State Spending Plan
July 12, 2017

The 2017-18 Budget

California Spending Plan


Evolution of the Budget

January Budget Proposed $3.2 Billion in Budget Solutions. In preparing the 2017-18 budget, the administration concluded that the state’s fiscal condition has worsened. In January, the administration’s estimates suggested that, absent new budget solutions, the state faced a budget deficit of $1.6 billion at the end of 2017-18. To address this, the Governor’s Budget included more than $3.2 billion in actions to reduce General Fund spending growth. The most significant of these actions was related to the Proposition 98 minimum funding guarantee for schools and community colleges. The Governor’s Budget also eliminated a $400 million set-aside for affordable housing, cancelled a scheduled transfer of $300 million for the replacement of state office buildings, and delayed child care rate augmentations.

May Revision: Higher Revenues, More Spending for Schools. Relative to January, the administration’s estimates of revenues associated with the “Big Three” state taxes were up $2.1 billion across 2015-16, 2016-17, and 2017-18 combined. In addition to required spending increases under the Proposition 98 minimum guarantee, the May Revision proposed a discretionary increase of $1.6 billion for schools and community colleges across the three fiscal years. This resulted in $2.2 billion in proposed increases for schools and community colleges over the period. The Governor also proposed other discretionary increases, including $400 million in assistance to counties to offset some of their cost increases associated with the termination of the Coordinated Care Initiative (CCI).

Final Budget Package Includes $9.9 Billion Reserve. The Legislature passed the final budget package on June 15, 2017. Total reserves in the final budget package were about $200 million lower than reserves proposed by the Governor in the May Revision. The budget package also reflected various choices that shifted spending priorities compared to the Governor’s proposal. Budget savings resulted from (1) shifting nearly $1 billion funding for the renovation and replacement of state office buildings from General Fund to bond funds, and (2) counting $398 million in repayments of weight fee loans toward Proposition 2, which freed up a like amount of General Fund resources. Correspondingly, the final budget deal reflects higher spending for provider rates and reimbursements in Medi-Cal, an expansion of the state EITC program, and additional augmentations for UC and CSU. The final budget plan also reflects a long-standing interpretation of the state appropriation’s limit with some limited modifications and does not include a significant change in the limit proposed by the Governor in his January Budget proposal.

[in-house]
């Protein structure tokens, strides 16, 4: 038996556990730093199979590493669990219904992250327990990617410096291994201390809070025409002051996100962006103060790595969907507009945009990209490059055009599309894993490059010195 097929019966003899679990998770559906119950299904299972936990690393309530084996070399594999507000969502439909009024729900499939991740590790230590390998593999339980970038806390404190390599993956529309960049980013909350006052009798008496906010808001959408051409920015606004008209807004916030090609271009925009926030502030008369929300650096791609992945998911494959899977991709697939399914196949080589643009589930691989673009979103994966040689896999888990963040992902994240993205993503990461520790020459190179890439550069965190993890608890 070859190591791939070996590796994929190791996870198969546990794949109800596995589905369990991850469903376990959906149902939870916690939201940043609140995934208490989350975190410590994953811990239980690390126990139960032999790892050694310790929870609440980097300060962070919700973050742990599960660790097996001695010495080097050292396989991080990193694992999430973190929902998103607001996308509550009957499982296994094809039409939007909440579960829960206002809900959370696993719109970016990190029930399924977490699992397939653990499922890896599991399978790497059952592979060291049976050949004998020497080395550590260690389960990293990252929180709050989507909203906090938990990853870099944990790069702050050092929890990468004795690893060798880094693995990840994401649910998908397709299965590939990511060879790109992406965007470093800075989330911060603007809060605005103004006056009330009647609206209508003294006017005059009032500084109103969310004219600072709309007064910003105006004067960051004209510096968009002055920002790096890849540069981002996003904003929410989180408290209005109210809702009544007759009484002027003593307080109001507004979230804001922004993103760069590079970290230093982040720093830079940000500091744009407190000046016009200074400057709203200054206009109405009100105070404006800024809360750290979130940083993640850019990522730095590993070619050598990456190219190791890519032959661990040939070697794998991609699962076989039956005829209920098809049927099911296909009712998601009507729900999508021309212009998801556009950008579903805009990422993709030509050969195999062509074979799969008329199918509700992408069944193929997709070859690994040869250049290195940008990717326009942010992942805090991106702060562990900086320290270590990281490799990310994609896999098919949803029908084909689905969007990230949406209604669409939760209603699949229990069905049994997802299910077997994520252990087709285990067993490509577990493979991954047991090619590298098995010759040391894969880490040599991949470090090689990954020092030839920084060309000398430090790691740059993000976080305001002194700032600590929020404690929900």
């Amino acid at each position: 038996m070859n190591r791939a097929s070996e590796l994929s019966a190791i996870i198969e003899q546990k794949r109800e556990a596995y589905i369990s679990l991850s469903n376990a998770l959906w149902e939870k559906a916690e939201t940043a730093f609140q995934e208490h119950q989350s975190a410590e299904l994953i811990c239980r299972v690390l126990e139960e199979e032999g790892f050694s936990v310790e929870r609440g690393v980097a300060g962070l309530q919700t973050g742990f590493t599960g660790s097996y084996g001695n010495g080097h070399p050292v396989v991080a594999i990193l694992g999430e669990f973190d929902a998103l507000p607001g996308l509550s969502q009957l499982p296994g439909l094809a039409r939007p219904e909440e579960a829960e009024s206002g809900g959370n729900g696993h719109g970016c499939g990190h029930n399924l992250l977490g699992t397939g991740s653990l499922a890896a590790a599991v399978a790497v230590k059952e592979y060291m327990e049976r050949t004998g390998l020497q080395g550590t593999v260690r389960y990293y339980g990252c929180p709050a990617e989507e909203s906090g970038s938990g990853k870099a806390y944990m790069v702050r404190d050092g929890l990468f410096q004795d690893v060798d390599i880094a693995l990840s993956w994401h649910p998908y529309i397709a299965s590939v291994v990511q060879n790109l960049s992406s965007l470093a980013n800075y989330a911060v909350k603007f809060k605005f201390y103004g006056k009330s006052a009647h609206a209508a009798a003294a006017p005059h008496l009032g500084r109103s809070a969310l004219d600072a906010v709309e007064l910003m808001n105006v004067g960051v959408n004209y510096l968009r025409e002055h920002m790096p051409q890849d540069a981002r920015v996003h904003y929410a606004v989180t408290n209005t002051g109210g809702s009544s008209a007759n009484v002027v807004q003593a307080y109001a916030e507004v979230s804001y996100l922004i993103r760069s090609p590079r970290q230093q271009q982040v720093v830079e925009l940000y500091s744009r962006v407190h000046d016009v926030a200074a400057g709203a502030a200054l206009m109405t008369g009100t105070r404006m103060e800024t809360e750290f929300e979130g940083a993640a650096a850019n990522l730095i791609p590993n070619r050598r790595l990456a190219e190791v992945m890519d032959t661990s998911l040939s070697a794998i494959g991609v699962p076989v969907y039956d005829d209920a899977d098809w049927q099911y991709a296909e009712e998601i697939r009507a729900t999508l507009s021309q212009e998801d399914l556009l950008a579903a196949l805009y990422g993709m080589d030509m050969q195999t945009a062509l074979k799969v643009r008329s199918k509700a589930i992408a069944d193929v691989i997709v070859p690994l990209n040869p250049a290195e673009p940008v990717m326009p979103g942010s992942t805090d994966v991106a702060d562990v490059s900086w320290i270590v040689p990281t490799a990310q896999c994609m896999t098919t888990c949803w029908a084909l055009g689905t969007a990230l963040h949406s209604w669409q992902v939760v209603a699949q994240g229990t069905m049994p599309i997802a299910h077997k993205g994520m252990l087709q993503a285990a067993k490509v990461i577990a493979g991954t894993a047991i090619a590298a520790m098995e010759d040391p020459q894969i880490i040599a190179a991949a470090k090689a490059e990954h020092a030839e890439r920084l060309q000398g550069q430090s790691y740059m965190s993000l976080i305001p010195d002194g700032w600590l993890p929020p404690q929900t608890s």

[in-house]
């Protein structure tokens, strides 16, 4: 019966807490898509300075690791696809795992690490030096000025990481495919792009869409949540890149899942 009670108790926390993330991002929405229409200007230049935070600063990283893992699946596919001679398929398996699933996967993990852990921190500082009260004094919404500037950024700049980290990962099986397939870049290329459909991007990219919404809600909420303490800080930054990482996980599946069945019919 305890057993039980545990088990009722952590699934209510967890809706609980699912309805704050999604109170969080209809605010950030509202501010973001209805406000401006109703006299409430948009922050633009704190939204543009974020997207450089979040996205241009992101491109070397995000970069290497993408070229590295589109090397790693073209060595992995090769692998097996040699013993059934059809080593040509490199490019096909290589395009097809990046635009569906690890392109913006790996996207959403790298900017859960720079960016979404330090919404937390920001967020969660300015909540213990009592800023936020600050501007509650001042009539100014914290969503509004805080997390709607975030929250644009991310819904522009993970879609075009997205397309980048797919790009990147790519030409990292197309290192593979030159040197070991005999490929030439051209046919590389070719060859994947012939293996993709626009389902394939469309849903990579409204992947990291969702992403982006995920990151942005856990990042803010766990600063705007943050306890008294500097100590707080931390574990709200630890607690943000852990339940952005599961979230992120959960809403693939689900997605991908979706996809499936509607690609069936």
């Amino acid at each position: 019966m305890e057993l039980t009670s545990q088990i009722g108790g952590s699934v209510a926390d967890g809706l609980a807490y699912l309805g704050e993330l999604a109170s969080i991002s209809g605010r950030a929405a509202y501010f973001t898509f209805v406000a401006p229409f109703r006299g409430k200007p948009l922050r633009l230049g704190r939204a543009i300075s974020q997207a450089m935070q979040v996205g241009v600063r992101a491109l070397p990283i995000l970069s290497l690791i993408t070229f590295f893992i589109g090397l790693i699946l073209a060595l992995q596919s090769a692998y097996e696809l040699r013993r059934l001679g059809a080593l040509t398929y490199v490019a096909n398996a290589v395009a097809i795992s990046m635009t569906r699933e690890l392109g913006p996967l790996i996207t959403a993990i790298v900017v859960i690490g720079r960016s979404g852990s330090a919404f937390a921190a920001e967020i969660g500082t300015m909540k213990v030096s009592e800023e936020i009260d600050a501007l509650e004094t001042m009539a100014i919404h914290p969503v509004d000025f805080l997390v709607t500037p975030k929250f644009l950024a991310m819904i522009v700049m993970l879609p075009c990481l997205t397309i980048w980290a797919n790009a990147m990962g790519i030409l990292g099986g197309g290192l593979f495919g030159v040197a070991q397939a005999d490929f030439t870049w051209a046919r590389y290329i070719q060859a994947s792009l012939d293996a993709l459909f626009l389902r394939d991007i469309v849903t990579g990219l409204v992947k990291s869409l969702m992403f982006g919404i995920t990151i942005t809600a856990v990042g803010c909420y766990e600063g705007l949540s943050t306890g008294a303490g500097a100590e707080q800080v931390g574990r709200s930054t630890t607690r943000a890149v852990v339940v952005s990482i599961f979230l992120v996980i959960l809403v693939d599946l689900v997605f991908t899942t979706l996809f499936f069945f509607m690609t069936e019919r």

Budget Package Signed by Governor. The Governor signed the 2017-18 Budget Act and other budget-related bills on June 27, 2017. These bills are detailed in Figure 5. The Governor did not veto any appropriations in the 2017-18 Budget Act.

Figure 5

2017-18 Budget Related Legislationa

Bill Number



AB 97


2017-18 Budget Act

AB 99


K-14 Education and Child Care

AB 102


State Board of Equalization Reorganization

AB 103


Public Safety

AB 107


Developmental Services

AB 111


State Government

AB 115



AB 119


State Government

AB 120


2017-18 Budget Act: Augmentation

SB 85



SB 89


Human Services

SB 90


In-Home Supportive Services Maintenance-of-Effort

SB 92


Public Resources

SB 94



SB 96


State Government

aIncludes budget bill and “trailer bills” identified in Section 39.00 of the 2017-18 Budget Act that were enacted into law as of June 2017.